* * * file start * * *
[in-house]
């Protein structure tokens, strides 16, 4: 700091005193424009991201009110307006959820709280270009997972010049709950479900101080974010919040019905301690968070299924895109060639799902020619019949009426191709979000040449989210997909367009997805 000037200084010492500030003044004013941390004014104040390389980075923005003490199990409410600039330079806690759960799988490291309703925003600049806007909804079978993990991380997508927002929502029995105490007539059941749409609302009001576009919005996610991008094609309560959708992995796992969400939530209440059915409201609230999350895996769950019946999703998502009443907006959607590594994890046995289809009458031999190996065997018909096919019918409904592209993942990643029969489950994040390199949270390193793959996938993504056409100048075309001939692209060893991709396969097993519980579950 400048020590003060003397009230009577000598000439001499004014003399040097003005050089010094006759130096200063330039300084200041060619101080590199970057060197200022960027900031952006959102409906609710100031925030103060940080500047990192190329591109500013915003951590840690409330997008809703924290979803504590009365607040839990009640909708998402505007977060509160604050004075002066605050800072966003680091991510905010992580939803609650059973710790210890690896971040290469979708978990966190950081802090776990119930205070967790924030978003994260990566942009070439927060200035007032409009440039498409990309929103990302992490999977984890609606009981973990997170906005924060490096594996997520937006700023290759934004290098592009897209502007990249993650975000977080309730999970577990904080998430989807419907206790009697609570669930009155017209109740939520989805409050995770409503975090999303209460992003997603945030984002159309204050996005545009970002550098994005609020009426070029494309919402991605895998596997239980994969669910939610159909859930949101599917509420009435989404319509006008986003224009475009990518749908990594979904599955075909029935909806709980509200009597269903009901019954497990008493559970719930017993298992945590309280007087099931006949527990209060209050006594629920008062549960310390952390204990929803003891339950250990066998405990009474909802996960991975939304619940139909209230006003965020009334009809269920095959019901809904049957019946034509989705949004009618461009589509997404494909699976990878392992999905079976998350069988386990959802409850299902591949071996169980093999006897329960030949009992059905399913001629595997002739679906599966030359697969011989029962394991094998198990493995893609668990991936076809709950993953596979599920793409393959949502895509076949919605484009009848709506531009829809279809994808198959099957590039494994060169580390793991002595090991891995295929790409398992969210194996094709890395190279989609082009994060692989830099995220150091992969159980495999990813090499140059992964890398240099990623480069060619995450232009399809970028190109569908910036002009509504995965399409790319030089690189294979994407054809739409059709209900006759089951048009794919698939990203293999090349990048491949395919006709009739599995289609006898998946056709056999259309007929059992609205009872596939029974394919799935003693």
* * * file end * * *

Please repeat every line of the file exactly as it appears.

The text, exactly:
[in-house]
């Protein structure tokens, strides 16, 4: 700091005193424009991201009110307006959820709280270009997972010049709950479900101080974010919040019905301690968070299924895109060639799902020619019949009426191709979000040449989210997909367009997805 000037200084010492500030003044004013941390004014104040390389980075923005003490199990409410600039330079806690759960799988490291309703925003600049806007909804079978993990991380997508927002929502029995105490007539059941749409609302009001576009919005996610991008094609309560959708992995796992969400939530209440059915409201609230999350895996769950019946999703998502009443907006959607590594994890046995289809009458031999190996065997018909096919019918409904592209993942990643029969489950994040390199949270390193793959996938993504056409100048075309001939692209060893991709396969097993519980579950 400048020590003060003397009230009577000598000439001499004014003399040097003005050089010094006759130096200063330039300084200041060619101080590199970057060197200022960027900031952006959102409906609710100031925030103060940080500047990192190329591109500013915003951590840690409330997008809703924290979803504590009365607040839990009640909708998402505007977060509160604050004075002066605050800072966003680091991510905010992580939803609650059973710790210890690896971040290469979708978990966190950081802090776990119930205070967790924030978003994260990566942009070439927060200035007032409009440039498409990309929103990302992490999977984890609606009981973990997170906005924060490096594996997520937006700023290759934004290098592009897209502007990249993650975000977080309730999970577990904080998430989807419907206790009697609570669930009155017209109740939520989805409050995770409503975090999303209460992003997603945030984002159309204050996005545009970002550098994005609020009426070029494309919402991605895998596997239980994969669910939610159909859930949101599917509420009435989404319509006008986003224009475009990518749908990594979904599955075909029935909806709980509200009597269903009901019954497990008493559970719930017993298992945590309280007087099931006949527990209060209050006594629920008062549960310390952390204990929803003891339950250990066998405990009474909802996960991975939304619940139909209230006003965020009334009809269920095959019901809904049957019946034509989705949004009618461009589509997404494909699976990878392992999905079976998350069988386990959802409850299902591949071996169980093999006897329960030949009992059905399913001629595997002739679906599966030359697969011989029962394991094998198990493995893609668990991936076809709950993953596979599920793409393959949502895509076949919605484009009848709506531009829809279809994808198959099957590039494994060169580390793991002595090991891995295929790409398992969210194996094709890395190279989609082009994060692989830099995220150091992969159980495999990813090499140059992964890398240099990623480069060619995450232009399809970028190109569908910036002009509504995965399409790319030089690189294979994407054809739409059709209900006759089951048009794919698939990203293999090349990048491949395919006709009739599995289609006898998946056709056999259309007929059992609205009872596939029974394919799935003693």